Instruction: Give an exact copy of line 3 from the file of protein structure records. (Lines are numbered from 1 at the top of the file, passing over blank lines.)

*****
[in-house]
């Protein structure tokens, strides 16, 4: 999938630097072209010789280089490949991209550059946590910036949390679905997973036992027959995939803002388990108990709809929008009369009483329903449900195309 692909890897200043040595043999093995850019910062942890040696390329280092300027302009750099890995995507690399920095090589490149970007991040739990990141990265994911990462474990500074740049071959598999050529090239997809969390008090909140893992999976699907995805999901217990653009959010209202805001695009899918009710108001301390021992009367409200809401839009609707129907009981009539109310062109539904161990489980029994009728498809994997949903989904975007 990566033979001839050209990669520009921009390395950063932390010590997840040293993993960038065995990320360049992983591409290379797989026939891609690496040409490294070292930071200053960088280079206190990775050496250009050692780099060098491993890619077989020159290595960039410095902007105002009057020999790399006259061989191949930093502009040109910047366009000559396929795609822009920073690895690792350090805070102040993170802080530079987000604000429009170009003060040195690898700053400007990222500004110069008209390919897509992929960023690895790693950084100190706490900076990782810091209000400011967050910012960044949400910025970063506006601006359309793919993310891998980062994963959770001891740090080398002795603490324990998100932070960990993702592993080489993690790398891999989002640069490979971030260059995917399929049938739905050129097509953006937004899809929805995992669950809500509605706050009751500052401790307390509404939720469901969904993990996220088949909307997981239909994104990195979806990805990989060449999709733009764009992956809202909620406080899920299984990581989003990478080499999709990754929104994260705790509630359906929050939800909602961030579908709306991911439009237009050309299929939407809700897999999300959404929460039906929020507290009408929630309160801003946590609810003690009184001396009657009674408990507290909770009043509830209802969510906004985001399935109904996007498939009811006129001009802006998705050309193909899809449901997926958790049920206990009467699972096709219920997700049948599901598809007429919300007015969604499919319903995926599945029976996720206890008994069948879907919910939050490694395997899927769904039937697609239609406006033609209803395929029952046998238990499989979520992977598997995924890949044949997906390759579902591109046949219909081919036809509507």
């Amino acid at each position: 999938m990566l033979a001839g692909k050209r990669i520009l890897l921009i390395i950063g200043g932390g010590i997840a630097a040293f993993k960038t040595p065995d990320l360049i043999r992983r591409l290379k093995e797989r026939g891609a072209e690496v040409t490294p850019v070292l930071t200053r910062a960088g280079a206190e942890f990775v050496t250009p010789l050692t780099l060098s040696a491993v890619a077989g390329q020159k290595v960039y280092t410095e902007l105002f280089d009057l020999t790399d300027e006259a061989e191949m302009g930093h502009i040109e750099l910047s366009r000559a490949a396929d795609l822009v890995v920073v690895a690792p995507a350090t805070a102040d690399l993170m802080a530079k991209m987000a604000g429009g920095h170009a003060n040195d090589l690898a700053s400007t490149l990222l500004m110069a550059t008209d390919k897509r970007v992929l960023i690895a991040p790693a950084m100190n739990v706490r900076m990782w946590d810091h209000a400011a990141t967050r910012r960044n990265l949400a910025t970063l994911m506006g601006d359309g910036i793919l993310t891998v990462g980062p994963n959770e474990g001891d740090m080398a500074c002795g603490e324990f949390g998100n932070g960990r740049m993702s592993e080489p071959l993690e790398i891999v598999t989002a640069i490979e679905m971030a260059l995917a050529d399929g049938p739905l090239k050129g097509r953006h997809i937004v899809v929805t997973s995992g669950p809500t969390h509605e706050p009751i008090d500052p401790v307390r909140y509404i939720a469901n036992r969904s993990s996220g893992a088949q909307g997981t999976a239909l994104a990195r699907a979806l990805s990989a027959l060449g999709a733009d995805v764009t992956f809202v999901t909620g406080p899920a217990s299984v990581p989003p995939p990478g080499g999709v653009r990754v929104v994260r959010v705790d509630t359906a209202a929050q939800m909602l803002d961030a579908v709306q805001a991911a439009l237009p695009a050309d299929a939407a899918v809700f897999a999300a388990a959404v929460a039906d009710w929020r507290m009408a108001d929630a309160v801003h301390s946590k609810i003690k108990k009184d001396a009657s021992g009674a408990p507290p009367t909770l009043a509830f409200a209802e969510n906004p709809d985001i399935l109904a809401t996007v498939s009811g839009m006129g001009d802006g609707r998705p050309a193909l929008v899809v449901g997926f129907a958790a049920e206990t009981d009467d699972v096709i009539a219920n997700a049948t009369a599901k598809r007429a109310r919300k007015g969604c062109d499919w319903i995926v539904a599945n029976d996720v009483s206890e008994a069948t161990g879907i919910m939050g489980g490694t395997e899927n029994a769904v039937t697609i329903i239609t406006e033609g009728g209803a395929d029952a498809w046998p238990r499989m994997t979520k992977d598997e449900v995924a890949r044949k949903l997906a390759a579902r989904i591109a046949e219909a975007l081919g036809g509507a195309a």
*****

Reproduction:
């Amino acid at each position: 999938m990566l033979a001839g692909k050209r990669i520009l890897l921009i390395i950063g200043g932390g010590i997840a630097a040293f993993k960038t040595p065995d990320l360049i043999r992983r591409l290379k093995e797989r026939g891609a072209e690496v040409t490294p850019v070292l930071t200053r910062a960088g280079a206190e942890f990775v050496t250009p010789l050692t780099l060098s040696a491993v890619a077989g390329q020159k290595v960039y280092t410095e902007l105002f280089d009057l020999t790399d300027e006259a061989e191949m302009g930093h502009i040109e750099l910047s366009r000559a490949a396929d795609l822009v890995v920073v690895a690792p995507a350090t805070a102040d690399l993170m802080a530079k991209m987000a604000g429009g920095h170009a003060n040195d090589l690898a700053s400007t490149l990222l500004m110069a550059t008209d390919k897509r970007v992929l960023i690895a991040p790693a950084m100190n739990v706490r900076m990782w946590d810091h209000a400011a990141t967050r910012r960044n990265l949400a910025t970063l994911m506006g601006d359309g910036i793919l993310t891998v990462g980062p994963n959770e474990g001891d740090m080398a500074c002795g603490e324990f949390g998100n932070g960990r740049m993702s592993e080489p071959l993690e790398i891999v598999t989002a640069i490979e679905m971030a260059l995917a050529d399929g049938p739905l090239k050129g097509r953006h997809i937004v899809v929805t997973s995992g669950p809500t969390h509605e706050p009751i008090d500052p401790v307390r909140y509404i939720a469901n036992r969904s993990s996220g893992a088949q909307g997981t999976a239909l994104a990195r699907a979806l990805s990989a027959l060449g999709a733009d995805v764009t992956f809202v999901t909620g406080p899920a217990s299984v990581p989003p995939p990478g080499g999709v653009r990754v929104v994260r959010v705790d509630t359906a209202a929050q939800m909602l803002d961030a579908v709306q805001a991911a439009l237009p695009a050309d299929a939407a899918v809700f897999a999300a388990a959404v929460a039906d009710w929020r507290m009408a108001d929630a309160v801003h301390s946590k609810i003690k108990k009184d001396a009657s021992g009674a408990p507290p009367t909770l009043a509830f409200a209802e969510n906004p709809d985001i399935l109904a809401t996007v498939s009811g839009m006129g001009d802006g609707r998705p050309a193909l929008v899809v449901g997926f129907a958790a049920e206990t009981d009467d699972v096709i009539a219920n997700a049948t009369a599901k598809r007429a109310r919300k007015g969604c062109d499919w319903i995926v539904a599945n029976d996720v009483s206890e008994a069948t161990g879907i919910m939050g489980g490694t395997e899927n029994a769904v039937t697609i329903i239609t406006e033609g009728g209803a395929d029952a498809w046998p238990r499989m994997t979520k992977d598997e449900v995924a890949r044949k949903l997906a390759a579902r989904i591109a046949e219909a975007l081919g036809g509507a195309a």